2 Speculations:

3 More speculation:

4 Herodian dynasty and Bethlehem’s boys:

5 My view:

6 Magi, mostly:

7 A star, light and hope:

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Christmas, Octaves and History

The American holiday and Christmas seasons overlap, with fuzzy terminuses. Termini. Beginnings and endings.

For some, Christmas starts with the Macy’s Thanksgiving Day Parade.

That fine old American tradition has been joined by Cyber Monday.

Oddly enough, I haven’t noticed anguished laments over that newfangled technology and Macy’s inflated cartoon characters.

Or a deluge of dismay at rampant commercialism and unseemly frivolity.

Maybe I haven’t been looking hard enough. Or in the right places. “Right” for that particular Puritan perspective. (December 24, 2019; June 1, 2018)

For many of us, the American Christmas season ends a day or so after the 25th.

It makes sense, from at least one viewpoint.

With New Year’s Eve less than a week away, Christmassy decorations must give way to streamers and confetti. And, of course, the traditional party horns.

But our household’s Christmas tree is still up and decorated.

That’s partly because of this family’s lifestyle. We’re not party people. Except maybe for me. I’ve often watched live video of New York City’s Times Square celebration. And called it a day shortly after the Waterford Crystal ball dropped.

Where was I? Holiday seasons. Christmas. Comics. Times Square. Right.

Christmas celebrations have been a big deal for traditionally Christian countries. No surprises there.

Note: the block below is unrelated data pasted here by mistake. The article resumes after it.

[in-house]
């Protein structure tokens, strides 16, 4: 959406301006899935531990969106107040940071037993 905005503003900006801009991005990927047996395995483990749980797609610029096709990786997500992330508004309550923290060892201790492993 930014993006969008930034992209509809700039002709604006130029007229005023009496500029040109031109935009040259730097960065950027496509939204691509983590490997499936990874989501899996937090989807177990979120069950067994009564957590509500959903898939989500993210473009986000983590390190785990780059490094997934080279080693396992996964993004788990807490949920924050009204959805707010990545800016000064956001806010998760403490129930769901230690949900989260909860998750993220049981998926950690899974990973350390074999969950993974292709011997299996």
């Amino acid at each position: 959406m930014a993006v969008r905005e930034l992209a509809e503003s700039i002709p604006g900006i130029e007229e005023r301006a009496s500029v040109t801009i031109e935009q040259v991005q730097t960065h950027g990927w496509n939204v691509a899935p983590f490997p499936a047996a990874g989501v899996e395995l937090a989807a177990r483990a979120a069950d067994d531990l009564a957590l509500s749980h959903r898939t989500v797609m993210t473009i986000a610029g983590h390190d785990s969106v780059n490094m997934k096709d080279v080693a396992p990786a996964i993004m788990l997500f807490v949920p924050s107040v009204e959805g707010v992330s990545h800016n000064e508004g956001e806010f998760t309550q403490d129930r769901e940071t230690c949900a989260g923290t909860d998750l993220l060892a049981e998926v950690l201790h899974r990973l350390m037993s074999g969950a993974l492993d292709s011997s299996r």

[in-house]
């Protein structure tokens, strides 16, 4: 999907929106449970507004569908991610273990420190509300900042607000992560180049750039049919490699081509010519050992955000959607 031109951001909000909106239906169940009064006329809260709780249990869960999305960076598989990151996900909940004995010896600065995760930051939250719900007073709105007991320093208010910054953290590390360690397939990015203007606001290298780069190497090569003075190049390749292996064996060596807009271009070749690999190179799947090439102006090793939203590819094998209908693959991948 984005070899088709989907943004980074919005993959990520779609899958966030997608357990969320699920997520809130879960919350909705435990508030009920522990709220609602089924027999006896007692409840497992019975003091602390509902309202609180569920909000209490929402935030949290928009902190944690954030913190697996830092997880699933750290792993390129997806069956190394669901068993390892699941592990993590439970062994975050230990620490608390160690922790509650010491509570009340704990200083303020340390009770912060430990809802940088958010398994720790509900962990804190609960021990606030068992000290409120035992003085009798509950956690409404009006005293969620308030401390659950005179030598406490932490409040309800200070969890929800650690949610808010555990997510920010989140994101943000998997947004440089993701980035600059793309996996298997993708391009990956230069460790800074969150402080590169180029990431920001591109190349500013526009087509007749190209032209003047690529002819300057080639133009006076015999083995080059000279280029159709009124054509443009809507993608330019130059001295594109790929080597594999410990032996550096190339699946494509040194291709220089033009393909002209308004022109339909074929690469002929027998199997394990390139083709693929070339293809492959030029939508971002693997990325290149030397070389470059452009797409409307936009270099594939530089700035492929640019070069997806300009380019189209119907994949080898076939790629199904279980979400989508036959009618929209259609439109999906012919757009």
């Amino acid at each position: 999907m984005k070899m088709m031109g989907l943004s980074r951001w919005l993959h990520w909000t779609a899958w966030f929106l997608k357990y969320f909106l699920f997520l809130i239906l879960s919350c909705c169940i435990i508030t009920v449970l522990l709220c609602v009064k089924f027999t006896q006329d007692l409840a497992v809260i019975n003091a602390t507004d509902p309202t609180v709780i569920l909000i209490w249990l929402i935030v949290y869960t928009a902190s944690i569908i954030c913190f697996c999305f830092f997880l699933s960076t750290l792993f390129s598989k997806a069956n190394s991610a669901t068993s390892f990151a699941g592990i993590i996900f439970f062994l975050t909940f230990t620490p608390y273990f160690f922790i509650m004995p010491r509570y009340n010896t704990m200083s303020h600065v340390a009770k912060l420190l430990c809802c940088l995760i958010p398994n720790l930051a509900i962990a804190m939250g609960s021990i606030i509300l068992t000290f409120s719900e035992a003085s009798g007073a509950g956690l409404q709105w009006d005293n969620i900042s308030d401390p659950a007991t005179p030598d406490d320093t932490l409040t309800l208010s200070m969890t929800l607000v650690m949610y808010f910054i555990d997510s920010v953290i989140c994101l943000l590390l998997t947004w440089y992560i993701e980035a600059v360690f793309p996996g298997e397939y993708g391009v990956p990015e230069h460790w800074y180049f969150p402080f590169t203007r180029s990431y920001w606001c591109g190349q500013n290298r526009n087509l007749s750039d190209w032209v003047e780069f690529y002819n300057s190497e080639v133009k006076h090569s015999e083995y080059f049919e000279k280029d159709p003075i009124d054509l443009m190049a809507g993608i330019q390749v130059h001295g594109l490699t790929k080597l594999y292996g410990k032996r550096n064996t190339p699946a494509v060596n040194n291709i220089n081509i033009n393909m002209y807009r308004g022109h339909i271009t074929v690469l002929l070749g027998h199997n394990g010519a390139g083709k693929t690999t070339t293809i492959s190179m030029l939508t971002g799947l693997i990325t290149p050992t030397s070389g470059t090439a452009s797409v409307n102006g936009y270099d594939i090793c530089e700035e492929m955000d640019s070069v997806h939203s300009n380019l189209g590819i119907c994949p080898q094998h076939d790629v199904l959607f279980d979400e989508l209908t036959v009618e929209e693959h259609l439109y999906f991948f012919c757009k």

They’re also a big deal in some countries where most folks aren’t Christians. Like Japan, where folks put up Christmas trees, exchange gifts and get together on Christmas Eve. And, apparently thanks to a 1970s ad campaign, eat at Kentucky Fried Chicken.1

Minnesota’s Snow

(Our Lady of Angels, Sauk Centre, Minnesota, Saturday afternoon. (January 2, 2015))

Here in central Minnesota, folks with Christmas yard displays usually set them up shortly after Thanksgiving.

I figure that’s because this is Minnesota.

Winter’s snow can come early. The earliest snowfall recorded by the National Weather Service was August 31, 1949, in Duluth. Or September 14, 1964 in International Falls.

Which you pick depends on how you define “snowfall.” Duluth’s was a trace. International Falls got a third of an inch: one centimeter.

Both cities are in northern Minnesota, a bit over 200 miles north of Sauk Centre.

The earliest recorded snow here was the snowstorm of September 24-26, 1942. Then there was the October 1880 blizzard, and that’s another topic.2

Christmas Lights and a Calendar

(From L’Osservatore Romano, via Catholic News Agency, used w/o permission.)
(St. Peter’s Square, December 7, 2019: lighting the tree and Nativity scene.)

I haven’t kept track of when most folks turn on their displays. It’s probably around the start of Advent.

When the lights go off varies. For some, it’s soon after Christmas. Others keep their displays lit for another week or so. Or longer.

I think that makes sense. Partly because it’s my family’s custom.

And partly because our my family’s custom comes from the liturgical calendar.

Advent and Octaves

Advent starts on the fourth Sunday before Christmas, the Sunday closest to St. Andrew’s day. Except when Christmas day is a Monday — it’s complicated.

Whenever Advent starts, Christmas is December 25. I mentioned that on Christmas Eve. (December 24, 2019)

Christmastide starts toward the end of Christmas Eve and runs 12 days. It’s pretty much the same as Twelvetide.

New Year’s Day is the Octave of Christmas.

“Octave” in this context is what happened to “octava dies” after passing through French and landing in England.

I don’t know what would have happened if duodecimus dies had taken the same route. Maybe we’d be saying Duodechetide instead of Twelvetide. I don’t know nearly enough philology to work that out.

Emperor Constantine I gets credit for making eight-day celebrations part of Christian worship. Or celebrations on the eighth day after another celebration. That was early in the fourth century.